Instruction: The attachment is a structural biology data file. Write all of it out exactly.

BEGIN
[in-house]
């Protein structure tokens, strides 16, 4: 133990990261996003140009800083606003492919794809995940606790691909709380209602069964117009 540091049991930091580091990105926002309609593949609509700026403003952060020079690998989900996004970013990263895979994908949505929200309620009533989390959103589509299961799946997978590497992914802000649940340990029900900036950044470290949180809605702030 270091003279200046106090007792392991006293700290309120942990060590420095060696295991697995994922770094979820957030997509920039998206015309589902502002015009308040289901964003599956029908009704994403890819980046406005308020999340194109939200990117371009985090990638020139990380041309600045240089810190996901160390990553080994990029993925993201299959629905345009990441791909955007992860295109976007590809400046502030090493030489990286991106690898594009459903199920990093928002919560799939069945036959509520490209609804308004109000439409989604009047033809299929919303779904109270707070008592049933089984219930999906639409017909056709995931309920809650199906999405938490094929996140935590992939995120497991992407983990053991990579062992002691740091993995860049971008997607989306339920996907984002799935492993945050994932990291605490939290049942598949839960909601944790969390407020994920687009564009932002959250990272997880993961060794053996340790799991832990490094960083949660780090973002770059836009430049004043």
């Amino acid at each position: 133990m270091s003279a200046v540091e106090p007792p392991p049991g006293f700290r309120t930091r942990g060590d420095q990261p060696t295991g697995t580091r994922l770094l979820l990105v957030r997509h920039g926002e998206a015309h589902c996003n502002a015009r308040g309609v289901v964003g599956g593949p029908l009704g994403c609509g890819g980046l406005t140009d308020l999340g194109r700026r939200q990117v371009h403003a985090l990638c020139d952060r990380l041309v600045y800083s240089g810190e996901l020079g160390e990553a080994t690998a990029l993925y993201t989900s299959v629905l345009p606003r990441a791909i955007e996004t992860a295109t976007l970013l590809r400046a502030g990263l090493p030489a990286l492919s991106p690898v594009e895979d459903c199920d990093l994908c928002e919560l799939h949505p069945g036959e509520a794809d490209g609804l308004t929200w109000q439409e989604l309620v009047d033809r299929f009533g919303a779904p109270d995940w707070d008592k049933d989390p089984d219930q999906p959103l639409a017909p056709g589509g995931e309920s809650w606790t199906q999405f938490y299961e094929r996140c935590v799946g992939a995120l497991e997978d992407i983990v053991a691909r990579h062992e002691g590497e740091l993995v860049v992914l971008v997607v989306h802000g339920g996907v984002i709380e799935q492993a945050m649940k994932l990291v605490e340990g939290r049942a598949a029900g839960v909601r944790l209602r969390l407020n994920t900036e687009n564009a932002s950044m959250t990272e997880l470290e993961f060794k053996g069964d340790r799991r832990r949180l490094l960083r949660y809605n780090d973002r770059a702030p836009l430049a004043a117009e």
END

[in-house]
């Protein structure tokens, strides 16, 4: 133990990261996003140009800083606003492919794809995940606790691909709380209602069964117009 540091049991930091580091990105926002309609593949609509700026403003952060020079690998989900996004970013990263895979994908949505929200309620009533989390959103589509299961799946997978590497992914802000649940340990029900900036950044470290949180809605702030 270091003279200046106090007792392991006293700290309120942990060590420095060696295991697995994922770094979820957030997509920039998206015309589902502002015009308040289901964003599956029908009704994403890819980046406005308020999340194109939200990117371009985090990638020139990380041309600045240089810190996901160390990553080994990029993925993201299959629905345009990441791909955007992860295109976007590809400046502030090493030489990286991106690898594009459903199920990093928002919560799939069945036959509520490209609804308004109000439409989604009047033809299929919303779904109270707070008592049933089984219930999906639409017909056709995931309920809650199906999405938490094929996140935590992939995120497991992407983990053991990579062992002691740091993995860049971008997607989306339920996907984002799935492993945050994932990291605490939290049942598949839960909601944790969390407020994920687009564009932002959250990272997880993961060794053996340790799991832990490094960083949660780090973002770059836009430049004043």
């Amino acid at each position: 133990m270091s003279a200046v540091e106090p007792p392991p049991g006293f700290r309120t930091r942990g060590d420095q990261p060696t295991g697995t580091r994922l770094l979820l990105v957030r997509h920039g926002e998206a015309h589902c996003n502002a015009r308040g309609v289901v964003g599956g593949p029908l009704g994403c609509g890819g980046l406005t140009d308020l999340g194109r700026r939200q990117v371009h403003a985090l990638c020139d952060r990380l041309v600045y800083s240089g810190e996901l020079g160390e990553a080994t690998a990029l993925y993201t989900s299959v629905l345009p606003r990441a791909i955007e996004t992860a295109t976007l970013l590809r400046a502030g990263l090493p030489a990286l492919s991106p690898v594009e895979d459903c199920d990093l994908c928002e919560l799939h949505p069945g036959e509520a794809d490209g609804l308004t929200w109000q439409e989604l309620v009047d033809r299929f009533g919303a779904p109270d995940w707070d008592k049933d989390p089984d219930q999906p959103l639409a017909p056709g589509g995931e309920s809650w606790t199906q999405f938490y299961e094929r996140c935590v799946g992939a995120l497991e997978d992407i983990v053991a691909r990579h062992e002691g590497e740091l993995v860049v992914l971008v997607v989306h802000g339920g996907v984002i709380e799935q492993a945050m649940k994932l990291v605490e340990g939290r049942a598949a029900g839960v909601r944790l209602r969390l407020n994920t900036e687009n564009a932002s950044m959250t990272e997880l470290e993961f060794k053996g069964d340790r799991r832990r949180l490094l960083r949660y809605n780090d973002r770059a702030p836009l430049a004043a117009e």